Thick-billed Parrot

Central America


Rhynchopsitta pachyrhyncha


  • Habitat loss
  • Illegal pet trade
  • Predation
  • Climate change

The Thick-Billed Parrot is considered as the lone existing parrot species that is endemic to the south-western part of the United States. This North American psittacine bird is also known as Thick-Billed Macaw or Thick-Billed Conure. Together with Painted Redstart, Varied Bunting, and Violet-Crowned Hummingbird, the Thick-Billed Parrot belongs to a bird group that prefers high mountain ranges or sky islands.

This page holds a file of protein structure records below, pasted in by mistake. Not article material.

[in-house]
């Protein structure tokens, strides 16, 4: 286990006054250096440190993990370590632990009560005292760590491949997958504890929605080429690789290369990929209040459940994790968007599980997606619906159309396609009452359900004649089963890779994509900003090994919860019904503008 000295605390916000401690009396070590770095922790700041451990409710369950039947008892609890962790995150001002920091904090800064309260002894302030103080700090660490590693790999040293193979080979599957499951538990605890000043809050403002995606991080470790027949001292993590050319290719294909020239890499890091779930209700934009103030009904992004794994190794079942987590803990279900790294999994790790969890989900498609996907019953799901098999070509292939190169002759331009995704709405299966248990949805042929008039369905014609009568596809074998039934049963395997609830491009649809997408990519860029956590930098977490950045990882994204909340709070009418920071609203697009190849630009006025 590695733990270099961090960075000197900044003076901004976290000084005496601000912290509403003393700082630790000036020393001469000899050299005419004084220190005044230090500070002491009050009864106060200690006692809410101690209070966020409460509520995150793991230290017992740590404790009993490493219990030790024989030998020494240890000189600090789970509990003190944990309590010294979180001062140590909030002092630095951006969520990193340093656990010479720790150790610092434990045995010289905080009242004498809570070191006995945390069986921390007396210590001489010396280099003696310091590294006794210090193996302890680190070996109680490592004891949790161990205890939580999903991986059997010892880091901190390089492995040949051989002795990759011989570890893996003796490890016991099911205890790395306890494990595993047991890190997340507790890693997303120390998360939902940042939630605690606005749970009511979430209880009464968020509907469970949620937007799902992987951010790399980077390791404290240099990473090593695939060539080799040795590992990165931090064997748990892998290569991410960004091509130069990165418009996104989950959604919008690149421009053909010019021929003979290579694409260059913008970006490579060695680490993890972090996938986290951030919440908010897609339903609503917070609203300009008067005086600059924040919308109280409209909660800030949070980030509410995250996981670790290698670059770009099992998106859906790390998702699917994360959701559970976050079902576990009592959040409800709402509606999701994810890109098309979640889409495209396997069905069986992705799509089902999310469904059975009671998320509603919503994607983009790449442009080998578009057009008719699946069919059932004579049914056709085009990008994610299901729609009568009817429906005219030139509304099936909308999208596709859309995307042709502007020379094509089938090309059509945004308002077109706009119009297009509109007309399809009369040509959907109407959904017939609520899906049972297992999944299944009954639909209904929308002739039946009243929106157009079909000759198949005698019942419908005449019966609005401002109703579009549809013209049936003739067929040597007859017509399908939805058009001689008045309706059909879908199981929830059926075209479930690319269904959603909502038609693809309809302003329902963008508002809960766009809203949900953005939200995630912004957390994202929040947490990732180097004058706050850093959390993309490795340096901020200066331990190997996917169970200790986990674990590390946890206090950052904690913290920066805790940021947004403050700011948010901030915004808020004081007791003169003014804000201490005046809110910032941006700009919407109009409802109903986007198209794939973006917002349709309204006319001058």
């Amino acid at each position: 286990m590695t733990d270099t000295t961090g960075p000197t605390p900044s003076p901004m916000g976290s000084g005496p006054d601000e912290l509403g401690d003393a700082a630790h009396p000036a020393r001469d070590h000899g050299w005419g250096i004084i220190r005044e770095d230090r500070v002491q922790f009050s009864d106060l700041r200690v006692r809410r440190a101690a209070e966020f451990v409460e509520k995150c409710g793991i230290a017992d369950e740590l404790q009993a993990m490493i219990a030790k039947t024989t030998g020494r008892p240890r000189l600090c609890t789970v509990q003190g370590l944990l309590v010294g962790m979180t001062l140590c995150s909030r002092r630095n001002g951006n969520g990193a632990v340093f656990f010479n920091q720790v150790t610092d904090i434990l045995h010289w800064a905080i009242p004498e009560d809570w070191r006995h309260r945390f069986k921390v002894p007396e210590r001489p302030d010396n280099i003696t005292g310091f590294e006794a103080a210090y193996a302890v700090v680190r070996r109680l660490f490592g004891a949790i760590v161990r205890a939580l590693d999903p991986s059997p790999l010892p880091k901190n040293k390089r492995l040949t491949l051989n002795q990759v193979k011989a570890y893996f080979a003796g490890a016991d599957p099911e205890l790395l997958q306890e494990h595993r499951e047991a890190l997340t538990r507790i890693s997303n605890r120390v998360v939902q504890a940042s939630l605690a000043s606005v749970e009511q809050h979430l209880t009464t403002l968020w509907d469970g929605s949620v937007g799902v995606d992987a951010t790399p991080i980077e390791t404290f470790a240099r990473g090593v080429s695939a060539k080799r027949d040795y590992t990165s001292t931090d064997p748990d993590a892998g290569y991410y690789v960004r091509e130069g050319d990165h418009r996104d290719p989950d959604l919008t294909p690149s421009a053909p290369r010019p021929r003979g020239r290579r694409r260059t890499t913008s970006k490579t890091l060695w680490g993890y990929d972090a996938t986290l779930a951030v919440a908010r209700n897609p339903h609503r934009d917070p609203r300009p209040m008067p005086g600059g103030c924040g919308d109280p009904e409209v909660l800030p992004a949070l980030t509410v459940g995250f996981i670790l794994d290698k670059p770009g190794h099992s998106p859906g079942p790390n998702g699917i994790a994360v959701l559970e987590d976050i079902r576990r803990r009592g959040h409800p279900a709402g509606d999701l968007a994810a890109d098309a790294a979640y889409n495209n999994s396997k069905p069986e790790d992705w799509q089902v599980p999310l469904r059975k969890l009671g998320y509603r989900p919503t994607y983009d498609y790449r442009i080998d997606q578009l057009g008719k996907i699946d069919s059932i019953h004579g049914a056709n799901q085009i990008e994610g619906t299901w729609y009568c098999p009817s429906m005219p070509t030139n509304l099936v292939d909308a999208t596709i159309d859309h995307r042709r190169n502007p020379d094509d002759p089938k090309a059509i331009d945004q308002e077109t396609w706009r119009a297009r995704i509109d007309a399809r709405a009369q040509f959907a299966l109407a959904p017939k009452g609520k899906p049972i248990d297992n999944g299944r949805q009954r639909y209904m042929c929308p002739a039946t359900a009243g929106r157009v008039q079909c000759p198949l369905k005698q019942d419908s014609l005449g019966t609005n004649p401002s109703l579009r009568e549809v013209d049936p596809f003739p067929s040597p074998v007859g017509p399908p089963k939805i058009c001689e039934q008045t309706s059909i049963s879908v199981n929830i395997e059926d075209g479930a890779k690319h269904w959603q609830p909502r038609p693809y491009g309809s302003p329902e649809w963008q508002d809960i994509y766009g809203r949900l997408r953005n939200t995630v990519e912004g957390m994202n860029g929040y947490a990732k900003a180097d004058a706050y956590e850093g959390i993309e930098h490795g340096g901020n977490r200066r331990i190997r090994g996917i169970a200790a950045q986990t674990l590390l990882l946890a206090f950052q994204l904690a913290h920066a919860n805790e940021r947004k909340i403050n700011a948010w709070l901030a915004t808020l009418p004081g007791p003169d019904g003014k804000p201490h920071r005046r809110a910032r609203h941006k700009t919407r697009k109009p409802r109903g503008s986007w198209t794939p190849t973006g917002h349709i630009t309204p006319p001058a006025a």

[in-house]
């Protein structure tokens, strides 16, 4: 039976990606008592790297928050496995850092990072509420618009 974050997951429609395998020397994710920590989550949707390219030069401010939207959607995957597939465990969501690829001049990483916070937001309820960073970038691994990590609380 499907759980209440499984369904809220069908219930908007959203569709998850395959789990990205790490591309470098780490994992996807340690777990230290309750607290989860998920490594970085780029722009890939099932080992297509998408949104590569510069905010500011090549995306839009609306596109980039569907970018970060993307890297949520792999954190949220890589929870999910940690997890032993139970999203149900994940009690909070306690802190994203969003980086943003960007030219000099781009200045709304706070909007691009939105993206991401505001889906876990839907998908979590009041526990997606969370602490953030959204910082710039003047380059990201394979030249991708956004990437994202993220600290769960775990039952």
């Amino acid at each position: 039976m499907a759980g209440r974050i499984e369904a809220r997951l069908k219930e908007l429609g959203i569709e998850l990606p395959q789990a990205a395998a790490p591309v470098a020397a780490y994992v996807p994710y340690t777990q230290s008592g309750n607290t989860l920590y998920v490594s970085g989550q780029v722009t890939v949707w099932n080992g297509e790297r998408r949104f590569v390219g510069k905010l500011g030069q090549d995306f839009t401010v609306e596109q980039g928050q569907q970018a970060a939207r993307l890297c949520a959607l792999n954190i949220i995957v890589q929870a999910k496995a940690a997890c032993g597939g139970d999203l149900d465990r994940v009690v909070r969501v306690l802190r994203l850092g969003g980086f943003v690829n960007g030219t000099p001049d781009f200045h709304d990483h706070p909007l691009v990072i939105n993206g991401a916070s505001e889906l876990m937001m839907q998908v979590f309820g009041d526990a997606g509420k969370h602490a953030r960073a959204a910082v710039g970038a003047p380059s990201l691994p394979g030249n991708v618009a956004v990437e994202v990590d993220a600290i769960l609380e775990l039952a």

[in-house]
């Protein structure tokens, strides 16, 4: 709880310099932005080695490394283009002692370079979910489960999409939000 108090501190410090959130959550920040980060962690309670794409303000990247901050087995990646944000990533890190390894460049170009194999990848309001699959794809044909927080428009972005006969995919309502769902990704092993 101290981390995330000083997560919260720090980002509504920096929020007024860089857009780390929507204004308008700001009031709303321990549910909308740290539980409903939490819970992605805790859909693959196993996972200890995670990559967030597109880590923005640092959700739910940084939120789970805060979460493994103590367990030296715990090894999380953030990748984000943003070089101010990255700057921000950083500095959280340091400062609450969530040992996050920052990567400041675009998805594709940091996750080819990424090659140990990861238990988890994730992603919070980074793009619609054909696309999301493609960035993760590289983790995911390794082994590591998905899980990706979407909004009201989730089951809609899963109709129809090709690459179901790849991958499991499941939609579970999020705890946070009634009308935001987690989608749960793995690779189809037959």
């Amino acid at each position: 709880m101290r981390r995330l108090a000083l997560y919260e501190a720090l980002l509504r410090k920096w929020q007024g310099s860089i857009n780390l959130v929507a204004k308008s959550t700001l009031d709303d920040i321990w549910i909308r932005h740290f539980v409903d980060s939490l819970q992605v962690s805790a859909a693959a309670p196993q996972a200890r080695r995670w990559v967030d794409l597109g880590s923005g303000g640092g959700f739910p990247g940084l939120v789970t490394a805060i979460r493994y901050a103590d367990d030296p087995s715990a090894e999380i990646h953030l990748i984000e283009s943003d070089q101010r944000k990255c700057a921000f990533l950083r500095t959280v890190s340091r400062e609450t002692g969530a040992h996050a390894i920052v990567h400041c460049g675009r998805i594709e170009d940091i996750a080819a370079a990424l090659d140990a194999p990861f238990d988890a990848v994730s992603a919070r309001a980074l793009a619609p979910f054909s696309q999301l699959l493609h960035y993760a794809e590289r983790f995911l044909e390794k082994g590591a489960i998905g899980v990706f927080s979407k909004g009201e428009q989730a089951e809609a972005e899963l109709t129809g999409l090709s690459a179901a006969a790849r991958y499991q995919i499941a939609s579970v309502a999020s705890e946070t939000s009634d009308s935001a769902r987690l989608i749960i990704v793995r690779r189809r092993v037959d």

The thick-billed parrot is a medium-sized, bright green parrot with a large black bill and red forecrown, shoulder and thighs. Adult eyes are amber, while juveniles have brown eyes. The rest of the bird is bright green. Thick-billed parrots show red shoulders and leading edge on the underwing, followed by a blackish green stripe, then a yellow stripe, followed by the remaining underwing showing dark green.

As more and more large-diameter trees are targeted by logging companies, there are fewer suitable habitat options for the Thick-Billed Parrot. Lumbering activities either destroy the nests or force the parrots to abandon the area completely. Increasing fire threats and thicker snow due to hotter temperatures also makes it difficult for them to find nesting and roosting sites that are not accessible by predators and poachers.